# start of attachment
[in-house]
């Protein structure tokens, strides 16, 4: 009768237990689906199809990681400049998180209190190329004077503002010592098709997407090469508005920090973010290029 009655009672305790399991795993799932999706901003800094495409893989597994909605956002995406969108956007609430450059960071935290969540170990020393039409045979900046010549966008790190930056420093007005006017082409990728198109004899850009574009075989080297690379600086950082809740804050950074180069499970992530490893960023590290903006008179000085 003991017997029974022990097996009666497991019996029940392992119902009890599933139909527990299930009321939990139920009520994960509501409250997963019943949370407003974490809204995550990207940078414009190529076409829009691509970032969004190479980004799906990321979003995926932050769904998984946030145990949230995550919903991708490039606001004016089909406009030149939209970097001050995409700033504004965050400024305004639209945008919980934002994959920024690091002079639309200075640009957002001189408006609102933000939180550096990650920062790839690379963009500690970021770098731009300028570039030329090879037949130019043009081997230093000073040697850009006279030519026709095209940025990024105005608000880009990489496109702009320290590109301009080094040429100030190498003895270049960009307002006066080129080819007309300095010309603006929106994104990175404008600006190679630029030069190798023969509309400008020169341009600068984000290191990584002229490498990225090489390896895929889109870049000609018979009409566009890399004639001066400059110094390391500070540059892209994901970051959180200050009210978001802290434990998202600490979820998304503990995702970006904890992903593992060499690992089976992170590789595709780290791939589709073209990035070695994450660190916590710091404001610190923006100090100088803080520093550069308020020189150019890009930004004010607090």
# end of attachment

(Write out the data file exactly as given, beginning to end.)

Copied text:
[in-house]
């Protein structure tokens, strides 16, 4: 009768237990689906199809990681400049998180209190190329004077503002010592098709997407090469508005920090973010290029 009655009672305790399991795993799932999706901003800094495409893989597994909605956002995406969108956007609430450059960071935290969540170990020393039409045979900046010549966008790190930056420093007005006017082409990728198109004899850009574009075989080297690379600086950082809740804050950074180069499970992530490893960023590290903006008179000085 003991017997029974022990097996009666497991019996029940392992119902009890599933139909527990299930009321939990139920009520994960509501409250997963019943949370407003974490809204995550990207940078414009190529076409829009691509970032969004190479980004799906990321979003995926932050769904998984946030145990949230995550919903991708490039606001004016089909406009030149939209970097001050995409700033504004965050400024305004639209945008919980934002994959920024690091002079639309200075640009957002001189408006609102933000939180550096990650920062790839690379963009500690970021770098731009300028570039030329090879037949130019043009081997230093000073040697850009006279030519026709095209940025990024105005608000880009990489496109702009320290590109301009080094040429100030190498003895270049960009307002006066080129080819007309300095010309603006929106994104990175404008600006190679630029030069190798023969509309400008020169341009600068984000290191990584002229490498990225090489390896895929889109870049000609018979009409566009890399004639001066400059110094390391500070540059892209994901970051959180200050009210978001802290434990998202600490979820998304503990995702970006904890992903593992060499690992089976992170590789595709780290791939589709073209990035070695994450660190916590710091404001610190923006100090100088803080520093550069308020020189150019890009930004004010607090």